Increased coyote sightings in Evansville during mating season

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Coyotes have been spotted on the east side of Evansville, according to some residents.

The sightings reportedly occurred in Arcadian Acres and along Lombard Avenue. Coyotes in urban areas are not uncommon. However, they normally are not tied to this area specifically.

Wildlife experts say there’s a perfectly good explanation behind their sudden appearance.

“We’re in February now. That means we’re at the beginning of coyote breeding season,” says Department of Nature urban wildlife biologist Meagan Dillon.

Wesselman wildlife manager, Shelby Hall, says this behavior of coyotes appearing in rural areas is normal.

“Their hormones may just be going through the roof whether male or female they will do anything they can including broadening their range to find their mate.”

Hall shares some of the reasons behind the behavior which includes an increase in hormones.

With an increase in hormone levels, coyotes tend to search for more unusual food sources that could be found in places around your home including garbage cans and outdoor pet food. 

“The number one thing you can do is just keep away cat food, dog food. Coyotes are actually considered opportunistic eaters so they can eat fruit. They can eat really anything they can get their hands on,” Hall says.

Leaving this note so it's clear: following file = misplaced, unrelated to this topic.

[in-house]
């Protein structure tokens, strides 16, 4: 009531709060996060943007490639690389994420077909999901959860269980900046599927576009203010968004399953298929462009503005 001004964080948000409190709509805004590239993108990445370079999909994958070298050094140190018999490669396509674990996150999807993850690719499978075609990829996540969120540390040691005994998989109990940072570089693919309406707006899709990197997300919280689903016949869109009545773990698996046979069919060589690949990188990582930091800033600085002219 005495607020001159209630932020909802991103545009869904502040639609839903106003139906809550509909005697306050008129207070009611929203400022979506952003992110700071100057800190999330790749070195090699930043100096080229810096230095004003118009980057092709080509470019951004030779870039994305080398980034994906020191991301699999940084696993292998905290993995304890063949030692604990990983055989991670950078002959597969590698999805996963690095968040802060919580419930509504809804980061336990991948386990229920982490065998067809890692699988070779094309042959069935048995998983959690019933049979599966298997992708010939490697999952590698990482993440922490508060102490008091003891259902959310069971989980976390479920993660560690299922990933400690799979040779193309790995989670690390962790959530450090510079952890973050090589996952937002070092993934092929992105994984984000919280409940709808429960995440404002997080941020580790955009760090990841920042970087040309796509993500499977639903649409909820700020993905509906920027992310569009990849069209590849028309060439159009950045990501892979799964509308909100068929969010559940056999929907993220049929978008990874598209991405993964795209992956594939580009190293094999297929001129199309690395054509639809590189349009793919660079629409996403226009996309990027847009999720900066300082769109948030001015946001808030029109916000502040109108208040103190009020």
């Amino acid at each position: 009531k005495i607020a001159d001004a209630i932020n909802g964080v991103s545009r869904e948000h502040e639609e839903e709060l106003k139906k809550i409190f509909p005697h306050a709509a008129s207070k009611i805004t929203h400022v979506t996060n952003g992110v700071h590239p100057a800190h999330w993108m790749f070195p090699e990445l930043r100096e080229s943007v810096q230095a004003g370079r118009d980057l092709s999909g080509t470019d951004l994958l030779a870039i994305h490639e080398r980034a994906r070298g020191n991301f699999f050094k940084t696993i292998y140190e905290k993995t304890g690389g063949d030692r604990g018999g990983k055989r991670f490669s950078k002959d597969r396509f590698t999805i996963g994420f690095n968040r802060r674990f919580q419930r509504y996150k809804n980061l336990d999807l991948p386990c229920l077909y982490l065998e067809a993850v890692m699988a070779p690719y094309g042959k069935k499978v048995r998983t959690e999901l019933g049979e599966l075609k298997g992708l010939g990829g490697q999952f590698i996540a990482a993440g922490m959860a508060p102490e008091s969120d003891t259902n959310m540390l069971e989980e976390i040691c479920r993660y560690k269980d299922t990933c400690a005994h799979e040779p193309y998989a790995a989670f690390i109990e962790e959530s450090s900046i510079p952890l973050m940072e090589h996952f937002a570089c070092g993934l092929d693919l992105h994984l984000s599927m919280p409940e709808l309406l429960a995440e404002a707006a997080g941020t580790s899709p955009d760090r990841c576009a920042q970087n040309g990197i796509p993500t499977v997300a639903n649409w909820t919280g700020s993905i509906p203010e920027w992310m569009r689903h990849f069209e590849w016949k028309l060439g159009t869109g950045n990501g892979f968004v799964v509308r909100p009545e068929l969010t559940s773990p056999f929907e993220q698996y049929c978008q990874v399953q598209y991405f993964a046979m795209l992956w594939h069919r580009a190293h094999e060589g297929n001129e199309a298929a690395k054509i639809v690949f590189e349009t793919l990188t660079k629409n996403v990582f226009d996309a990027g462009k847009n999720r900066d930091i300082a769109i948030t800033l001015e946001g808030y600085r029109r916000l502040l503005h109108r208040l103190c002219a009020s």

Although altercations with coyotes are rare there are a few tips Dillon says could prevent one from happening.

“If you encounter a coyote in an open situation, say walking down the street, your in a neighborhood where the coyote has space to run away. That’s a good time to harass the coyote. So you can yell, make yourself look large, throw things, and that should get it to scare off. If for some reason the coyote does not run away from the harassment, then at that point you want to continue to try to make yourself look large and just back away slowly from the situation.”

If you spot a coyote in your area, wildlife experts advise you not to be alarmed and keep your distance. 

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(This story was originally published on February 7, 2019)

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